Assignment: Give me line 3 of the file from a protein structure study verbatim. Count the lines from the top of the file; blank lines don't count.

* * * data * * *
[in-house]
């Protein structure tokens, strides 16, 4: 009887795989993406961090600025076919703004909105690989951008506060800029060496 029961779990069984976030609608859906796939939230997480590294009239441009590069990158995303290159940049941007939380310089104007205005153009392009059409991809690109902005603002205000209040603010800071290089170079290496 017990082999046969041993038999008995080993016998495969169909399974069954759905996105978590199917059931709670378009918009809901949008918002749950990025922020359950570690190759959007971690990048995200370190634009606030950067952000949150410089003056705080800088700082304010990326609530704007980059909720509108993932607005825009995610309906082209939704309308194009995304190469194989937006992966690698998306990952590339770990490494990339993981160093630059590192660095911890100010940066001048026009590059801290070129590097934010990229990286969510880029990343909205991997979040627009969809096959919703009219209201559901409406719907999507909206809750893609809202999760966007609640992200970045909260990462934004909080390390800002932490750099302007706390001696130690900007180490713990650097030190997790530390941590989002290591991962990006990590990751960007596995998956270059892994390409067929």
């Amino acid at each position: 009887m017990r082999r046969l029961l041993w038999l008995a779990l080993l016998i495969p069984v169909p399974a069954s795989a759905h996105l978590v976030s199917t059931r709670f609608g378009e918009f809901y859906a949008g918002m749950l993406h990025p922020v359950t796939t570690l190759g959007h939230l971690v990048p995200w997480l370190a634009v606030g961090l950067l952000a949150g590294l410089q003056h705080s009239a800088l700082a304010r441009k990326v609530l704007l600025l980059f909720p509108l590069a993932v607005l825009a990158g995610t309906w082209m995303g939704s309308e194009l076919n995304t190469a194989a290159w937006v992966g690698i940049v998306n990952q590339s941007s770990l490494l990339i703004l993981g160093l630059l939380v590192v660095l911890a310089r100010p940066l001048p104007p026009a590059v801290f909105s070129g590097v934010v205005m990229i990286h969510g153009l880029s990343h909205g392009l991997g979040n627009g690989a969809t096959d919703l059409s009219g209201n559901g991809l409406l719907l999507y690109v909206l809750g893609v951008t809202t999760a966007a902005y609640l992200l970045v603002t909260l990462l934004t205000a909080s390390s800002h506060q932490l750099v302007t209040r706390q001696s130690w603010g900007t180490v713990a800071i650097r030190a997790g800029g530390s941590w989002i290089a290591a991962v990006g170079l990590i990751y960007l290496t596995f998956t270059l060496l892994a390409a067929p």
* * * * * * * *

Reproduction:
């Amino acid at each position: 009887m017990r082999r046969l029961l041993w038999l008995a779990l080993l016998i495969p069984v169909p399974a069954s795989a759905h996105l978590v976030s199917t059931r709670f609608g378009e918009f809901y859906a949008g918002m749950l993406h990025p922020v359950t796939t570690l190759g959007h939230l971690v990048p995200w997480l370190a634009v606030g961090l950067l952000a949150g590294l410089q003056h705080s009239a800088l700082a304010r441009k990326v609530l704007l600025l980059f909720p509108l590069a993932v607005l825009a990158g995610t309906w082209m995303g939704s309308e194009l076919n995304t190469a194989a290159w937006v992966g690698i940049v998306n990952q590339s941007s770990l490494l990339i703004l993981g160093l630059l939380v590192v660095l911890a310089r100010p940066l001048p104007p026009a590059v801290f909105s070129g590097v934010v205005m990229i990286h969510g153009l880029s990343h909205g392009l991997g979040n627009g690989a969809t096959d919703l059409s009219g209201n559901g991809l409406l719907l999507y690109v909206l809750g893609v951008t809202t999760a966007a902005y609640l992200l970045v603002t909260l990462l934004t205000a909080s390390s800002h506060q932490l750099v302007t209040r706390q001696s130690w603010g900007t180490v713990a800071i650097r030190a997790g800029g530390s941590w989002i290089a290591a991962v990006g170079l990590i990751y960007l290496t596995f998956t270059l060496l892994a390409a067929p």